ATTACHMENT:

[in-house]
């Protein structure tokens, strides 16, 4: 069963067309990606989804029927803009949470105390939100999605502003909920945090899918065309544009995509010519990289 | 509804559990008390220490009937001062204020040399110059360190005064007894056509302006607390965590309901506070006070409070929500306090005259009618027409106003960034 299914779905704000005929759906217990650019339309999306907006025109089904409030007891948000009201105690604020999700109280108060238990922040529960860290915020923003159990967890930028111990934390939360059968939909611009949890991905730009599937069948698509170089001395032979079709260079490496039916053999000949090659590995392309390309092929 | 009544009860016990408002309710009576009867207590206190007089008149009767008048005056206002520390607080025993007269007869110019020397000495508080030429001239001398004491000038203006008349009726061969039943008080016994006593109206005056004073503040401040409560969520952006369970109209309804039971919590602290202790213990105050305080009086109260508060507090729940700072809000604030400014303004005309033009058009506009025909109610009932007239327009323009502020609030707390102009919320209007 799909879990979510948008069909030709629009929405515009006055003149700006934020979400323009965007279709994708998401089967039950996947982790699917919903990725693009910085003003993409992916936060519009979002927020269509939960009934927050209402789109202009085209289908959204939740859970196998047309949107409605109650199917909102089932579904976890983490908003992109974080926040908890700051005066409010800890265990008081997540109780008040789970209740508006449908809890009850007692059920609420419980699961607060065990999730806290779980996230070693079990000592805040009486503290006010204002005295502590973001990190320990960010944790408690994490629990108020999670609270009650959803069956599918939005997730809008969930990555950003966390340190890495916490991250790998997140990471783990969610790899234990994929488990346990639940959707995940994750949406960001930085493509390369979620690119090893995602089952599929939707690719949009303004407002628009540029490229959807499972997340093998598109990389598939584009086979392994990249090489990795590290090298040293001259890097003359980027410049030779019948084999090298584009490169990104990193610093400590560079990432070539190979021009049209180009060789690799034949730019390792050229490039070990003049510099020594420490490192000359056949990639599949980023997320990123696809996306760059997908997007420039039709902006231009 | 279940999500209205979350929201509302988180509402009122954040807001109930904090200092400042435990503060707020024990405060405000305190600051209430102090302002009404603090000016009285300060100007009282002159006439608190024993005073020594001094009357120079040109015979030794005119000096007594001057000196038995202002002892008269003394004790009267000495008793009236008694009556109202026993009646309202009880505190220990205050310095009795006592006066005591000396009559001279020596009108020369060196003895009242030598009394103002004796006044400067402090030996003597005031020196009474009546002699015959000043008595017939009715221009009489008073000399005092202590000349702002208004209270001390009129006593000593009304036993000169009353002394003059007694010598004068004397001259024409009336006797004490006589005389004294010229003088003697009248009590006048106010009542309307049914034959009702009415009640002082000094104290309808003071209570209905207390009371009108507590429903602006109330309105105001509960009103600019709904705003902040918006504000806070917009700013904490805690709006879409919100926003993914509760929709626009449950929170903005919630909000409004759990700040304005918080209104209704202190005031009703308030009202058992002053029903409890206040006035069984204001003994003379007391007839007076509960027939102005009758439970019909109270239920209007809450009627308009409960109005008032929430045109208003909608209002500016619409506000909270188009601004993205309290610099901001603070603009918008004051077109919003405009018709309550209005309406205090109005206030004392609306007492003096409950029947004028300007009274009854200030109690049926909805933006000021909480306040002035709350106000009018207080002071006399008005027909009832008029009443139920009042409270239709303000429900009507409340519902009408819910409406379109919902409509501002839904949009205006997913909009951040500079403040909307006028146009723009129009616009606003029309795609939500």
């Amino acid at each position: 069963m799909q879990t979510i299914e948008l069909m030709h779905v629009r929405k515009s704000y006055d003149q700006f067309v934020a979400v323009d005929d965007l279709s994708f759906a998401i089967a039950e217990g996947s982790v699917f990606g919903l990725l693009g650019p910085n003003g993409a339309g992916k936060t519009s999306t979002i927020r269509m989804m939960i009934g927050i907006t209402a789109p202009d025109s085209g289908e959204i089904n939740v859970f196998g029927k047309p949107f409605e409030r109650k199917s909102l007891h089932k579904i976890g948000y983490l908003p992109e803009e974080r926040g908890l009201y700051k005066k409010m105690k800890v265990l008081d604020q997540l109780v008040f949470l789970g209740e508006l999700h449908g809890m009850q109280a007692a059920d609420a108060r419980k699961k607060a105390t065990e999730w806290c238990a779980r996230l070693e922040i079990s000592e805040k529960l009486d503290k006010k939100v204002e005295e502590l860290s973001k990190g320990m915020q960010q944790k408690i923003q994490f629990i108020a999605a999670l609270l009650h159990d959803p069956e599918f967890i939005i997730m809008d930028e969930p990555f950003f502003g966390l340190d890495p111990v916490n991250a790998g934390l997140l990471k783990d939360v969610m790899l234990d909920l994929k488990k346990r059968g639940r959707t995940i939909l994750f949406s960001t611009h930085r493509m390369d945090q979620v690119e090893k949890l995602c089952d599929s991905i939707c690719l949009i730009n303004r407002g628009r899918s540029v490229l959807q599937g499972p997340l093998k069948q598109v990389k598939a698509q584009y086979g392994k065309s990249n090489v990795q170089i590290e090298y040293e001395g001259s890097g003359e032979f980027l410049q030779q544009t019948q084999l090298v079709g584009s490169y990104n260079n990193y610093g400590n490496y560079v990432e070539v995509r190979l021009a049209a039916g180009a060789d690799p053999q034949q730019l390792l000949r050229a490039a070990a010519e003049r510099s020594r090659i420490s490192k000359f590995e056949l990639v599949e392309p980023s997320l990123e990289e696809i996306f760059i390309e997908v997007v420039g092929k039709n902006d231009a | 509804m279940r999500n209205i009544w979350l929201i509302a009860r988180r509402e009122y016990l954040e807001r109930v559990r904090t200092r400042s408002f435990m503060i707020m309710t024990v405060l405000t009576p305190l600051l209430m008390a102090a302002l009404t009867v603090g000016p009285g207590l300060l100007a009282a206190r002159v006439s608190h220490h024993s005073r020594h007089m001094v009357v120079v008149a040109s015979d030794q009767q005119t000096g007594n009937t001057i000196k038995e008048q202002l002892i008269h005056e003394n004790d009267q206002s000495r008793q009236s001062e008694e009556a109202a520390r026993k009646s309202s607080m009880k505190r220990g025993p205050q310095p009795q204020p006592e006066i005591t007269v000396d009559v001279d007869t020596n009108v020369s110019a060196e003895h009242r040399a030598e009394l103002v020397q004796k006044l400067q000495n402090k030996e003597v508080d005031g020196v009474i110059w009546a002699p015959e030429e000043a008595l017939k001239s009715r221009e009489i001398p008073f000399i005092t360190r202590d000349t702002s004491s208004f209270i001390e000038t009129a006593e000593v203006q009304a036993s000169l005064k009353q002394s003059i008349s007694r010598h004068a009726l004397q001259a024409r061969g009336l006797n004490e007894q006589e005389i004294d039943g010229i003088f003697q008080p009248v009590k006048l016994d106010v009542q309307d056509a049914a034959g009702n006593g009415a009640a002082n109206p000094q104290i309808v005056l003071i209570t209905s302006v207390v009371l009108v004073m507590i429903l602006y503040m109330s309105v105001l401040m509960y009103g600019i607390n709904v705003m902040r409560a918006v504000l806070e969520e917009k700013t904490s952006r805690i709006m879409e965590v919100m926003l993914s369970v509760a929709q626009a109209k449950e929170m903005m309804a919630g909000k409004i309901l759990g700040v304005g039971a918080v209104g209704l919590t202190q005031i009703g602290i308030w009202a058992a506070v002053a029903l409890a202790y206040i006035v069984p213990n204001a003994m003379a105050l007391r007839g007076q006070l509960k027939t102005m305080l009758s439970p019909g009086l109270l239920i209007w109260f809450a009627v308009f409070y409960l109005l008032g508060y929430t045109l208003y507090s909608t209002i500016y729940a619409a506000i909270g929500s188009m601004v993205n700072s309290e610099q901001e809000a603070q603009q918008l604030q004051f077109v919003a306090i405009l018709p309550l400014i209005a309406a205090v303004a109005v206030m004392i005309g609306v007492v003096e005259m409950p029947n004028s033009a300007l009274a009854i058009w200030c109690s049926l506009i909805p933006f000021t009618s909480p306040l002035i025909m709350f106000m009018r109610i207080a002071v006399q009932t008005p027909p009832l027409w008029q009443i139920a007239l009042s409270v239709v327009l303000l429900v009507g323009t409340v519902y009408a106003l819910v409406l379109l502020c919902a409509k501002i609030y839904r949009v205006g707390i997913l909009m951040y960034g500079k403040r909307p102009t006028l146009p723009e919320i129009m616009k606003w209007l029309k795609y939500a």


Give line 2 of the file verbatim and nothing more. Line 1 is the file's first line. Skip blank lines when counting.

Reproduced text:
């Protein structure tokens, strides 16, 4: 069963067309990606989804029927803009949470105390939100999605502003909920945090899918065309544009995509010519990289 | 509804559990008390220490009937001062204020040399110059360190005064007894056509302006607390965590309901506070006070409070929500306090005259009618027409106003960034 299914779905704000005929759906217990650019339309999306907006025109089904409030007891948000009201105690604020999700109280108060238990922040529960860290915020923003159990967890930028111990934390939360059968939909611009949890991905730009599937069948698509170089001395032979079709260079490496039916053999000949090659590995392309390309092929 | 009544009860016990408002309710009576009867207590206190007089008149009767008048005056206002520390607080025993007269007869110019020397000495508080030429001239001398004491000038203006008349009726061969039943008080016994006593109206005056004073503040401040409560969520952006369970109209309804039971919590602290202790213990105050305080009086109260508060507090729940700072809000604030400014303004005309033009058009506009025909109610009932007239327009323009502020609030707390102009919320209007 799909879990979510948008069909030709629009929405515009006055003149700006934020979400323009965007279709994708998401089967039950996947982790699917919903990725693009910085003003993409992916936060519009979002927020269509939960009934927050209402789109202009085209289908959204939740859970196998047309949107409605109650199917909102089932579904976890983490908003992109974080926040908890700051005066409010800890265990008081997540109780008040789970209740508006449908809890009850007692059920609420419980699961607060065990999730806290779980996230070693079990000592805040009486503290006010204002005295502590973001990190320990960010944790408690994490629990108020999670609270009650959803069956599918939005997730809008969930990555950003966390340190890495916490991250790998997140990471783990969610790899234990994929488990346990639940959707995940994750949406960001930085493509390369979620690119090893995602089952599929939707690719949009303004407002628009540029490229959807499972997340093998598109990389598939584009086979392994990249090489990795590290090298040293001259890097003359980027410049030779019948084999090298584009490169990104990193610093400590560079990432070539190979021009049209180009060789690799034949730019390792050229490039070990003049510099020594420490490192000359056949990639599949980023997320990123696809996306760059997908997007420039039709902006231009 | 279940999500209205979350929201509302988180509402009122954040807001109930904090200092400042435990503060707020024990405060405000305190600051209430102090302002009404603090000016009285300060100007009282002159006439608190024993005073020594001094009357120079040109015979030794005119000096007594001057000196038995202002002892008269003394004790009267000495008793009236008694009556109202026993009646309202009880505190220990205050310095009795006592006066005591000396009559001279020596009108020369060196003895009242030598009394103002004796006044400067402090030996003597005031020196009474009546002699015959000043008595017939009715221009009489008073000399005092202590000349702002208004209270001390009129006593000593009304036993000169009353002394003059007694010598004068004397001259024409009336006797004490006589005389004294010229003088003697009248009590006048106010009542309307049914034959009702009415009640002082000094104290309808003071209570209905207390009371009108507590429903602006109330309105105001509960009103600019709904705003902040918006504000806070917009700013904490805690709006879409919100926003993914509760929709626009449950929170903005919630909000409004759990700040304005918080209104209704202190005031009703308030009202058992002053029903409890206040006035069984204001003994003379007391007839007076509960027939102005009758439970019909109270239920209007809450009627308009409960109005008032929430045109208003909608209002500016619409506000909270188009601004993205309290610099901001603070603009918008004051077109919003405009018709309550209005309406205090109005206030004392609306007492003096409950029947004028300007009274009854200030109690049926909805933006000021909480306040002035709350106000009018207080002071006399008005027909009832008029009443139920009042409270239709303000429900009507409340519902009408819910409406379109919902409509501002839904949009205006997913909009951040500079403040909307006028146009723009129009616009606003029309795609939500």